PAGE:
A Linguistic History of English Poetry

By Richard Bradford | Go to book overview

Glossary
binary oppositions A basic analytical tool of linguistics and structuralism. Founded on the assumption that language is a differential structure of signs and that the most basic distinction is binary (e.g. good-bad, right-wrong, yes-no, etc.); and extended as a method of analysing the way in which texts, ideologies and modes of perceptions are structured. See chapter 6, pp. 189-91.
blank verse The iambic pentameter without rhyme. The basic verse form of sixteenth-seventeeth-century drama (see chapter 2, pp. 31-40 on 'Shakespeare'), which became an accepted non-dramatic form only after Milton's precedent in Paradise Lost (see chapter 3, pp. 76-85).
cognitive-conventional The cognitive dimension of language refers to our most fundamental level of comprehension (a.k.a. linguistic competence). The term can only be properly understood in relation to its opposing conventional dimension. For example, when we read and understand the statement, 'I am Richard', we generally focus upon its signifying structure as pronoun, verb and name (cognitive) but if a statement has a prominent rhythmic pattern, uses rhyme or alliteration, or is divided typographically into distinct lines, we are also obliged to take into account its conventional structure, i.e. those elements that are self-evidently poetic. See S.R. Levin's 'The Conventions of Poetry' (1971), and Chapter 1, pp. 15-16.

See also the 'double pattern' and the 'sliding scale'.

-204-

Notes for this page

Add a new note
If you are trying to select text to create highlights or citations, remember that you must now click or tap on the first word, and then click or tap on the last word.
One moment ...
Default project is now your active project.
Project items

Items saved from this book

This book has been saved
Highlights (0)
Some of your highlights are legacy items.

Highlights saved before July 30, 2012 will not be displayed on their respective source pages.

You can easily re-create the highlights by opening the book page or article, selecting the text, and clicking “Highlight.”

Citations (0)
Some of your citations are legacy items.

Any citation created before July 30, 2012 will labeled as a “Cited page.” New citations will be saved as cited passages, pages or articles.

We also added the ability to view new citations from your projects or the book or article where you created them.

Notes (0)
Bookmarks (0)

You have no saved items from this book

Project items include:
  • Saved book/article
  • Highlights
  • Quotes/citations
  • Notes
  • Bookmarks
Notes
Cite this page

Cited page

Style
Citations are available only to our active members.
Sign up now to cite pages or passages in MLA, APA and Chicago citation styles.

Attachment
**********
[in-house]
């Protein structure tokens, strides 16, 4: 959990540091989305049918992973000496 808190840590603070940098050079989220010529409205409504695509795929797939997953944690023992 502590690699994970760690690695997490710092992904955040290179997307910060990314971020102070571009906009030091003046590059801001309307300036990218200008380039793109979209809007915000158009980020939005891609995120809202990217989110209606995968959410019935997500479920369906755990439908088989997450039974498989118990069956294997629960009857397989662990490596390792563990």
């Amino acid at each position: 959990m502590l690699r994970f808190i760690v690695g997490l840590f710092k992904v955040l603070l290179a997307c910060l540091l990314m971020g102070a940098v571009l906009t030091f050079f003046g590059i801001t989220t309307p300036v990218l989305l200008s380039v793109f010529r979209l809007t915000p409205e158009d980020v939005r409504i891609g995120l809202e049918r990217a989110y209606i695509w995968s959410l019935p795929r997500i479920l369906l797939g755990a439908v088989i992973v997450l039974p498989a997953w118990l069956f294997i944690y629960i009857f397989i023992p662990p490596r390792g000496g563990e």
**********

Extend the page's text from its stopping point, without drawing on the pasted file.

(Einhorn, 1992, p. 25)

(Einhorn 25)

1

1. Lois J. Einhorn, Abraham Lincoln, the Orator: Penetrating the Lincoln Legend (Westport, CT: Greenwood Press, 1992), 25, http://www.questia.com/read/27419298.

Cited page

Bookmark this page
A Linguistic History of English Poetry
Table of contents

Table of contents

  • Title Page iii
  • Contents vii
  • Series Editor's Introduction to the Interface Series viii
  • Acknowledgements xii
  • Introduction xiii
  • 1 - Theory 1
  • 2 - Shakespeare and the Metaphysicals 31
  • 3 - The Restoration and the Eighteenth Century 66
  • 4 - Romanticism 97
  • 5 - Victorian Poetry 133
  • 6 - Modernism and Criticism 154
  • Appendix 200
  • Glossary 204
  • Bibliography 216
  • Index 222
Settings

Settings

Typeface
Text size Smaller Larger Reset View mode
Search within

Search within this book

Look up

Look up a word

  • Dictionary
  • Thesaurus
Please submit a word or phrase above.
Print this page

Print this page

Why can't I print more than one page at a time?

Full screen
/ 225

matching results for page

Cited passage

Style
Citations are available only to our active members.
Sign up now to cite pages or passages in MLA, APA and Chicago citation styles.

"Portraying himself as an honest, ordinary person helped Lincoln identify with his audiences." (Einhorn, 1992, p. 25).

"Portraying himself as an honest, ordinary person helped Lincoln identify with his audiences." (Einhorn 25)

"Portraying himself as an honest, ordinary person helped Lincoln identify with his audiences."1

1. Lois J. Einhorn, Abraham Lincoln, the Orator: Penetrating the Lincoln Legend (Westport, CT: Greenwood Press, 1992), 25, http://www.questia.com/read/27419298.

Cited passage

Thanks for trying Questia!

Please continue trying out our research tools, but please note, full functionality is available only to our active members.

Your work will be lost once you leave this Web page.

For full access in an ad-free environment, sign up now for a FREE, 1-day trial.

Already a member? Log in now.